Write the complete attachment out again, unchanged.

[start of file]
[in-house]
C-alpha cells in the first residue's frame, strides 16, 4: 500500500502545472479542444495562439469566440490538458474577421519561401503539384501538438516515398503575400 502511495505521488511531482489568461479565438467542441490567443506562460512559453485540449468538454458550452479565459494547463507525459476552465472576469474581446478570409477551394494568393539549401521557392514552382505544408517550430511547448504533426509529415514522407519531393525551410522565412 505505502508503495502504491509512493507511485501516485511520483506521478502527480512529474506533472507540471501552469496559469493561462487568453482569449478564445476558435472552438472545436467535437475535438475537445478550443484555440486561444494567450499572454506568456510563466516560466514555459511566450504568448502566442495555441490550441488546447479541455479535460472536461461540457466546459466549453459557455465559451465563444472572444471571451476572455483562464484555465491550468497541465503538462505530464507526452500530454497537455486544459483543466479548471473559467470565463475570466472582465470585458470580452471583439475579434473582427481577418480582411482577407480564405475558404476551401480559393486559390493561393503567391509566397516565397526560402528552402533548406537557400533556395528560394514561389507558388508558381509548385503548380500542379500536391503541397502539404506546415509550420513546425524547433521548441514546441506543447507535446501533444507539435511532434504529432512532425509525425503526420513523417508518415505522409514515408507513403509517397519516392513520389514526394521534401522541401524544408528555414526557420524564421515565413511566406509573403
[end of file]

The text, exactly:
[in-house]
C-alpha cells in the first residue's frame, strides 16, 4: 500500500502545472479542444495562439469566440490538458474577421519561401503539384501538438516515398503575400 502511495505521488511531482489568461479565438467542441490567443506562460512559453485540449468538454458550452479565459494547463507525459476552465472576469474581446478570409477551394494568393539549401521557392514552382505544408517550430511547448504533426509529415514522407519531393525551410522565412 505505502508503495502504491509512493507511485501516485511520483506521478502527480512529474506533472507540471501552469496559469493561462487568453482569449478564445476558435472552438472545436467535437475535438475537445478550443484555440486561444494567450499572454506568456510563466516560466514555459511566450504568448502566442495555441490550441488546447479541455479535460472536461461540457466546459466549453459557455465559451465563444472572444471571451476572455483562464484555465491550468497541465503538462505530464507526452500530454497537455486544459483543466479548471473559467470565463475570466472582465470585458470580452471583439475579434473582427481577418480582411482577407480564405475558404476551401480559393486559390493561393503567391509566397516565397526560402528552402533548406537557400533556395528560394514561389507558388508558381509548385503548380500542379500536391503541397502539404506546415509550420513546425524547433521548441514546441506543447507535446501533444507539435511532434504529432512532425509525425503526420513523417508518415505522409514515408507513403509517397519516392513520389514526394521534401522541401524544408528555414526557420524564421515565413511566406509573403